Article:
Before long, Mahmoud Abbas -- America and Israel’s favorite -- became the Chairman of the Palestine Liberation Organization, and the President of the Palestinian National Authority. Abbas has been in those positions since 2004/2005; still, there has been no meaningful progress. In recent times, the focus has been on HAMAS. Frankly, there is nothing new or unusual about HAMAS. The group is nothing several anti-colonial, anti-imperial, and anti-apartheid groups of yesteryears were not. It is likely that without HAMAS, Israel would pulverize Palestine. This is the group, along with the Lebanon-based Hezbollah, that has, in the view of many, put a stop to Tel Aviv’s military and political adventures.
The Palestinians want nothing more than to coexist peacefully with the Israelis. They have the people, the land, and the government; and are willing to abide by international laws and conventions. All they want is international recognition for their aspiration: Statehood.
Virtually all the countries in the Global South are willing to confer such recognition, but the US has cautioned many from doing so. In addition, the US has threatened to veto any such move within the UN Security Council. At this point, the Palestinians basically have two choices: go before the General Assembly of the United Nations, or unilaterally declare independence.
On September 14, 2011, the Cable News Network reported the Israeli Foreign Minister, Avigdor Liberman, as saying that a unilateral declaration of independence would have “dire consequences” on future negotiations. What else does Tel Aviv want? For the Palestinians to wait another sixty-three years for their own independence and complete autonomy? These are people who have had their basic and governing infrastructure destroyed; its leadership systematic decimated; its educational, social and economic system almost wiped out; and its youths made to wander aimlessly.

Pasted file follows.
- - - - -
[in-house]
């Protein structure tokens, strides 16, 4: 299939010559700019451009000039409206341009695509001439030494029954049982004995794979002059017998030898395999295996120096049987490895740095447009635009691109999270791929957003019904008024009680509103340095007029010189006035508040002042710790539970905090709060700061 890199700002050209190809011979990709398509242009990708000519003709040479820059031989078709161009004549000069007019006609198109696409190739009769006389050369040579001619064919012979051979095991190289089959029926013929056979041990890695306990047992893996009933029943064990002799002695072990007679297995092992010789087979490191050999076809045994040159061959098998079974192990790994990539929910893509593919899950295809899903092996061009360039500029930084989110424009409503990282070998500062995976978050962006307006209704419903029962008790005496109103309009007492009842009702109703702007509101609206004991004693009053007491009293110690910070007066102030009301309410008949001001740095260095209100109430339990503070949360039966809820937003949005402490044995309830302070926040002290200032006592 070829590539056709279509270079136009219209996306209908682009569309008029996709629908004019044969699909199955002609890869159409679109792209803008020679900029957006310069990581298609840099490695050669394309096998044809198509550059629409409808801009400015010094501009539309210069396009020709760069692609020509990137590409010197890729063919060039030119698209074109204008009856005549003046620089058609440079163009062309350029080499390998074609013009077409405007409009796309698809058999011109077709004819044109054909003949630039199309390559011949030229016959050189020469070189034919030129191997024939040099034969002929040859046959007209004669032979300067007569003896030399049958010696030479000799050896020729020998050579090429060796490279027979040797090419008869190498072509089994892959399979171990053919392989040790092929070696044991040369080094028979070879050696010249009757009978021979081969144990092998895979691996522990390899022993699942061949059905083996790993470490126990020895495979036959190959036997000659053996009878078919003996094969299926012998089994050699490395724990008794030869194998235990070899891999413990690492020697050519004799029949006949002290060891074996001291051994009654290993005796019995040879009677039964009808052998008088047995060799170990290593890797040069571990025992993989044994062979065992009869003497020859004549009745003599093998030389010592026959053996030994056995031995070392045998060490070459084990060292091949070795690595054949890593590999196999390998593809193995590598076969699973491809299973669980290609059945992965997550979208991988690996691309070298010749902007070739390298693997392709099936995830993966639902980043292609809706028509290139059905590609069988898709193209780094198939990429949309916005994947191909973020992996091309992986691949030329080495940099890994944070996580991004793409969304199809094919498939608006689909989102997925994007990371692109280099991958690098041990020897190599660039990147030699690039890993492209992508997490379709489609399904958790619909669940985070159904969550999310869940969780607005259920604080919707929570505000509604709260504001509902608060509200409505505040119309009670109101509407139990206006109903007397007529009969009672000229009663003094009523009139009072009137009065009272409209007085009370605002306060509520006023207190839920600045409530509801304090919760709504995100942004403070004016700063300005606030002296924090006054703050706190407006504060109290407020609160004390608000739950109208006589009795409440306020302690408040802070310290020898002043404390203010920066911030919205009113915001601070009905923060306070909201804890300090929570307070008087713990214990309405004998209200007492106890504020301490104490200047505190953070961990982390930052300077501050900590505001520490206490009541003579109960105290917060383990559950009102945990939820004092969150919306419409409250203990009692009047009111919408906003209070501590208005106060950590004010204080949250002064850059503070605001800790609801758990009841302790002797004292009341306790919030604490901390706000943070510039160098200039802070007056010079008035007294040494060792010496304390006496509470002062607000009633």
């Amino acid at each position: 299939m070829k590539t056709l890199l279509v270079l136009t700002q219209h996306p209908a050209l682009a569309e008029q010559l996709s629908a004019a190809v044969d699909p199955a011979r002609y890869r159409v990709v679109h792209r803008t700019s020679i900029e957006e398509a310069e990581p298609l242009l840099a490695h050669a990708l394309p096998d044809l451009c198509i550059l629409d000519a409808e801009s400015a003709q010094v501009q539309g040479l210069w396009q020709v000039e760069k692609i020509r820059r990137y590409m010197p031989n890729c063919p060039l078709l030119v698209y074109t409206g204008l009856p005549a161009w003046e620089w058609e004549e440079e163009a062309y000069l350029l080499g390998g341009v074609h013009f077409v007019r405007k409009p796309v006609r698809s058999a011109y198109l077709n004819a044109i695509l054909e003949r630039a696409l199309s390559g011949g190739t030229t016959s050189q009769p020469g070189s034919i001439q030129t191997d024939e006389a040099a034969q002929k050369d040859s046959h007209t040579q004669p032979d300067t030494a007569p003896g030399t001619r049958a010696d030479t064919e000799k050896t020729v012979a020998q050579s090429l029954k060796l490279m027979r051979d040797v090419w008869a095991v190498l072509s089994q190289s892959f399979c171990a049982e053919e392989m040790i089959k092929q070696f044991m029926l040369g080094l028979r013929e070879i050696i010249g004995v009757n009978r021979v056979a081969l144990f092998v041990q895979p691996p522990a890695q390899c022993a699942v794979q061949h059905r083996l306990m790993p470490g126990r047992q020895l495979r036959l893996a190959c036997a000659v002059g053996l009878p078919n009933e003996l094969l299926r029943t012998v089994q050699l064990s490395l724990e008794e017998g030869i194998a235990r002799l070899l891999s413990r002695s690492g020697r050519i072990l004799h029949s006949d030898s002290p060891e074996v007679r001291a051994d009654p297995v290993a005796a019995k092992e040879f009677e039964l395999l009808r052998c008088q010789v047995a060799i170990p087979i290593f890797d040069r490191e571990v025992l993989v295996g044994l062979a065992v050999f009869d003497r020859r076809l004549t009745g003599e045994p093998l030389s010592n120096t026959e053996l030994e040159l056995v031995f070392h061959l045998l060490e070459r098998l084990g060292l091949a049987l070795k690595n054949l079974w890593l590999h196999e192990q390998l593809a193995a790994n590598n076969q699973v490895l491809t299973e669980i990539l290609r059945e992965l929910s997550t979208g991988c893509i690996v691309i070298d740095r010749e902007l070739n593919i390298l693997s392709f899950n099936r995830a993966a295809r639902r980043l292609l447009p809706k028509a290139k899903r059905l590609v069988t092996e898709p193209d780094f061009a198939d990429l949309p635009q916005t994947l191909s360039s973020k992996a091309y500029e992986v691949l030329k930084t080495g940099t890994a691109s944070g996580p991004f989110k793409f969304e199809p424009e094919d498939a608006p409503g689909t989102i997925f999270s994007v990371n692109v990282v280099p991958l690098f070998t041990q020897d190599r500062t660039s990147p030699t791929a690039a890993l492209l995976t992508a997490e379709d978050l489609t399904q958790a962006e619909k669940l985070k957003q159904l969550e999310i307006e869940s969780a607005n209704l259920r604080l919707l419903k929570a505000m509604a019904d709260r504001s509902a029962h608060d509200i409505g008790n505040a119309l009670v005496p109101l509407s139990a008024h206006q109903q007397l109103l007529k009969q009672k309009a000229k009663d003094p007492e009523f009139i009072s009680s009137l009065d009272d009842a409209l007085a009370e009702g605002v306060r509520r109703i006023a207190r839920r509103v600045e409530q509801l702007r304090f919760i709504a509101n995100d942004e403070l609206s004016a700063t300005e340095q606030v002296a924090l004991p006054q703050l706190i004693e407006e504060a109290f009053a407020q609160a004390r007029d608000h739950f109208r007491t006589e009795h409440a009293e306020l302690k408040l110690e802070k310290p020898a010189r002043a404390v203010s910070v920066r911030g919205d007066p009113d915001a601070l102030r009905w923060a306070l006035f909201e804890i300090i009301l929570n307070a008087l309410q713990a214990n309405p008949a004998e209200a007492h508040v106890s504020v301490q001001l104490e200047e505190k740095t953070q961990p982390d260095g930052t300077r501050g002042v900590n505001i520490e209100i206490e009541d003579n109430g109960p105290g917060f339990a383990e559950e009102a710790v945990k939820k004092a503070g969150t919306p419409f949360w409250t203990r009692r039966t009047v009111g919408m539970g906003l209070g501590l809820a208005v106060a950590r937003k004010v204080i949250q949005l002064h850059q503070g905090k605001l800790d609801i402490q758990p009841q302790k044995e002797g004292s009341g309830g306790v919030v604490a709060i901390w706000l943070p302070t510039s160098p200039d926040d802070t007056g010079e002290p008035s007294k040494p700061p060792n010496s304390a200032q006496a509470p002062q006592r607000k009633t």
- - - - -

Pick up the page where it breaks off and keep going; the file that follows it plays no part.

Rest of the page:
Now or at any time in the future, should the Palestinians come before the UN General Assembly for a vote on “Full Membership” or “Complete Independence and Autonomy,” the Nigerian government should enthusiastically support such a bid. African and South American countries should support such a vote.
Members of the General Assembly should also support such a vote. And within the Security Council, if the United States is not courageous enough to do what is right, then, other members of the council should disregard her. In the end, if nothing tangible or meaningful comes out of the Palestinians’ petition, then, they should be allowed to employ other means to free themselves from the shackles of oppression and apartheid.
Just so you know: Palestinian statehood has always been a contentious question. For instance, we know that in 1937, the British Royal Commission, chaired by Lord Peel, examined the Palestinian question. The question of statehood also came up in the Balfour Declaration, the Sykes Picot Agreement, the McMahon Correspondence, and during the Camp David Accord in 1978. And in more recent times, the question of statehood was part of every peace accord by the Israelis and Palestinians namely, the Madrid Peace Conference (1991), the Oslo Accord (1993), the Camp David 2000 Summit, and the Road Map of 2002.
The irony here is that after several years of armed struggles and peaceful negotiation, the Palestinians are no closer to attaining their collective aspiration of a Palestinian State. And ironically, the Israelis, too, are no closer to achieving two of their national objectives: security and peaceful coexistence with the Palestinians and other countries in the Middle East.
In the words of H. L. Mencken, “If you want peace, work for justice.”
The men, women and children of Israel cannot continue to bask in freedom and prosperity, while their equals and contemporaries in Palestine continue to wallow in poverty and imprisonment and in fetid social and political conditions. The creation of a Palestinian State is now! It is the right and humane thing for us all.
Sabella Abidde lives and writes from Montgomery Alabama and can be reached at: Sabidde@yahoo.com